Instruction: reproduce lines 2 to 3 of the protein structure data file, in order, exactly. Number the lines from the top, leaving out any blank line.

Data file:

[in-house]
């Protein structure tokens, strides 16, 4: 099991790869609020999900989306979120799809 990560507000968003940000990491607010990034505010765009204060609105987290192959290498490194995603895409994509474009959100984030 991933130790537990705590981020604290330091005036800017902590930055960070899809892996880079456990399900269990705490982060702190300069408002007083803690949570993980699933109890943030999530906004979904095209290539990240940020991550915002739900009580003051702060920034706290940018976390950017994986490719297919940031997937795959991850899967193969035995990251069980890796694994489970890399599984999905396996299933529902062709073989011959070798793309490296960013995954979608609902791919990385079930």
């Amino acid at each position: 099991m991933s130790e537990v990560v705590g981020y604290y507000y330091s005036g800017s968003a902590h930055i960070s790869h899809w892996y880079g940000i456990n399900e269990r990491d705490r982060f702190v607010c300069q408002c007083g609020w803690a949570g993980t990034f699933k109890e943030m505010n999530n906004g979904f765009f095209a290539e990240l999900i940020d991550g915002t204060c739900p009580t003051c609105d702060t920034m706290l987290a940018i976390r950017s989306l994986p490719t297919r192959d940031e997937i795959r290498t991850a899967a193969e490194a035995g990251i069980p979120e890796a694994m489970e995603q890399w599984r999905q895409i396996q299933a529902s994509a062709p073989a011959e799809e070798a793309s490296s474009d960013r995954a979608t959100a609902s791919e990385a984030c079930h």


């Protein structure tokens, strides 16, 4: 099991790869609020999900989306979120799809 990560507000968003940000990491607010990034505010765009204060609105987290192959290498490194995603895409994509474009959100984030 991933130790537990705590981020604290330091005036800017902590930055960070899809892996880079456990399900269990705490982060702190300069408002007083803690949570993980699933109890943030999530906004979904095209290539990240940020991550915002739900009580003051702060920034706290940018976390950017994986490719297919940031997937795959991850899967193969035995990251069980890796694994489970890399599984999905396996299933529902062709073989011959070798793309490296960013995954979608609902791919990385079930």
């Amino acid at each position: 099991m991933s130790e537990v990560v705590g981020y604290y507000y330091s005036g800017s968003a902590h930055i960070s790869h899809w892996y880079g940000i456990n399900e269990r990491d705490r982060f702190v607010c300069q408002c007083g609020w803690a949570g993980t990034f699933k109890e943030m505010n999530n906004g979904f765009f095209a290539e990240l999900i940020d991550g915002t204060c739900p009580t003051c609105d702060t920034m706290l987290a940018i976390r950017s989306l994986p490719t297919r192959d940031e997937i795959r290498t991850a899967a193969e490194a035995g990251i069980p979120e890796a694994m489970e995603q890399w599984r999905q895409i396996q299933a529902s994509a062709p073989a011959e799809e070798a793309s490296s474009d960013r995954a979608t959100a609902s791919e990385a984030c079930h």